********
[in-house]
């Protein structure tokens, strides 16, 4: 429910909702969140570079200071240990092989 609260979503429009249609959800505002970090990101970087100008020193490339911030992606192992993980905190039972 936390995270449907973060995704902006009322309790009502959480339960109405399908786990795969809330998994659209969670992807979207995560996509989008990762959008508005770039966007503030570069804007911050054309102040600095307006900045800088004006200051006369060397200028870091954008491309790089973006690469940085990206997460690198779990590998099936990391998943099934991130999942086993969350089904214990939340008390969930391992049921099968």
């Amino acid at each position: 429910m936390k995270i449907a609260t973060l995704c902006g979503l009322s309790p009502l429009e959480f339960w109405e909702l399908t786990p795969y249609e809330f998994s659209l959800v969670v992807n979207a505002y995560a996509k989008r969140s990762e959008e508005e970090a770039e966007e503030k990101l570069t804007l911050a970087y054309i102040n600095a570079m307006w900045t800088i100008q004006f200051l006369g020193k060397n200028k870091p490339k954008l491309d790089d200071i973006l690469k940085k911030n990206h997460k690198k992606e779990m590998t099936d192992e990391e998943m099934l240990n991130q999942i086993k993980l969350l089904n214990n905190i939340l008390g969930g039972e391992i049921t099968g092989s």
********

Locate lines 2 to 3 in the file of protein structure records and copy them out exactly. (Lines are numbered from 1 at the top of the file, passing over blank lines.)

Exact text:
């Protein structure tokens, strides 16, 4: 429910909702969140570079200071240990092989 609260979503429009249609959800505002970090990101970087100008020193490339911030992606192992993980905190039972 936390995270449907973060995704902006009322309790009502959480339960109405399908786990795969809330998994659209969670992807979207995560996509989008990762959008508005770039966007503030570069804007911050054309102040600095307006900045800088004006200051006369060397200028870091954008491309790089973006690469940085990206997460690198779990590998099936990391998943099934991130999942086993969350089904214990939340008390969930391992049921099968």
């Amino acid at each position: 429910m936390k995270i449907a609260t973060l995704c902006g979503l009322s309790p009502l429009e959480f339960w109405e909702l399908t786990p795969y249609e809330f998994s659209l959800v969670v992807n979207a505002y995560a996509k989008r969140s990762e959008e508005e970090a770039e966007e503030k990101l570069t804007l911050a970087y054309i102040n600095a570079m307006w900045t800088i100008q004006f200051l006369g020193k060397n200028k870091p490339k954008l491309d790089d200071i973006l690469k940085k911030n990206h997460k690198k992606e779990m590998t099936d192992e990391e998943m099934l240990n991130q999942i086993k993980l969350l089904n214990n905190i939340l008390g969930g039972e391992i049921t099968g092989s």